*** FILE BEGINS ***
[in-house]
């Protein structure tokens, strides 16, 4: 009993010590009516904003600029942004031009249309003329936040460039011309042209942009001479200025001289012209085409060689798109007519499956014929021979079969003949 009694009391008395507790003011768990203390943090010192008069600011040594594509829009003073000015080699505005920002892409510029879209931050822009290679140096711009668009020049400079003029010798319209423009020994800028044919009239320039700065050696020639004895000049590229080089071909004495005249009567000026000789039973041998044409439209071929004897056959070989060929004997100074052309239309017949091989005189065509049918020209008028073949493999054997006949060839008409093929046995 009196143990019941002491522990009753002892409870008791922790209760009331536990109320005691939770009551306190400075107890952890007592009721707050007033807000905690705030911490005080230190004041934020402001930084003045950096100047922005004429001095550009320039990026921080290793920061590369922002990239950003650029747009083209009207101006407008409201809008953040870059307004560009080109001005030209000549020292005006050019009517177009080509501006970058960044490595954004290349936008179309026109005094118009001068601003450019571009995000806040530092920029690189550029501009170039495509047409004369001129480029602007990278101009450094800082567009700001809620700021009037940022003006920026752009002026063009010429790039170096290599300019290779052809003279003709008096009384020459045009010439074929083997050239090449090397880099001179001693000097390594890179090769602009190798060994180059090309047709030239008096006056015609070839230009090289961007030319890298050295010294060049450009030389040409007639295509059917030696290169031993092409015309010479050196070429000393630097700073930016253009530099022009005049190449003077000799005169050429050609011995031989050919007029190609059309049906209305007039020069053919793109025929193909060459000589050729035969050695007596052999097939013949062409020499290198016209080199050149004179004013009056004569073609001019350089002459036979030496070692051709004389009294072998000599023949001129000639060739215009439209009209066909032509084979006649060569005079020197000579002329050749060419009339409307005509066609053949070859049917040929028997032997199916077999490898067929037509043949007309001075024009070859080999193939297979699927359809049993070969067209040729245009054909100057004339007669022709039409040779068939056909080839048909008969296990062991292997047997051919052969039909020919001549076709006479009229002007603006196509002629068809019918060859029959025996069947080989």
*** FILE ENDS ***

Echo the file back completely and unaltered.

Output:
[in-house]
């Protein structure tokens, strides 16, 4: 009993010590009516904003600029942004031009249309003329936040460039011309042209942009001479200025001289012209085409060689798109007519499956014929021979079969003949 009694009391008395507790003011768990203390943090010192008069600011040594594509829009003073000015080699505005920002892409510029879209931050822009290679140096711009668009020049400079003029010798319209423009020994800028044919009239320039700065050696020639004895000049590229080089071909004495005249009567000026000789039973041998044409439209071929004897056959070989060929004997100074052309239309017949091989005189065509049918020209008028073949493999054997006949060839008409093929046995 009196143990019941002491522990009753002892409870008791922790209760009331536990109320005691939770009551306190400075107890952890007592009721707050007033807000905690705030911490005080230190004041934020402001930084003045950096100047922005004429001095550009320039990026921080290793920061590369922002990239950003650029747009083209009207101006407008409201809008953040870059307004560009080109001005030209000549020292005006050019009517177009080509501006970058960044490595954004290349936008179309026109005094118009001068601003450019571009995000806040530092920029690189550029501009170039495509047409004369001129480029602007990278101009450094800082567009700001809620700021009037940022003006920026752009002026063009010429790039170096290599300019290779052809003279003709008096009384020459045009010439074929083997050239090449090397880099001179001693000097390594890179090769602009190798060994180059090309047709030239008096006056015609070839230009090289961007030319890298050295010294060049450009030389040409007639295509059917030696290169031993092409015309010479050196070429000393630097700073930016253009530099022009005049190449003077000799005169050429050609011995031989050919007029190609059309049906209305007039020069053919793109025929193909060459000589050729035969050695007596052999097939013949062409020499290198016209080199050149004179004013009056004569073609001019350089002459036979030496070692051709004389009294072998000599023949001129000639060739215009439209009209066909032509084979006649060569005079020197000579002329050749060419009339409307005509066609053949070859049917040929028997032997199916077999490898067929037509043949007309001075024009070859080999193939297979699927359809049993070969067209040729245009054909100057004339007669022709039409040779068939056909080839048909008969296990062991292997047997051919052969039909020919001549076709006479009229002007603006196509002629068809019918060859029959025996069947080989």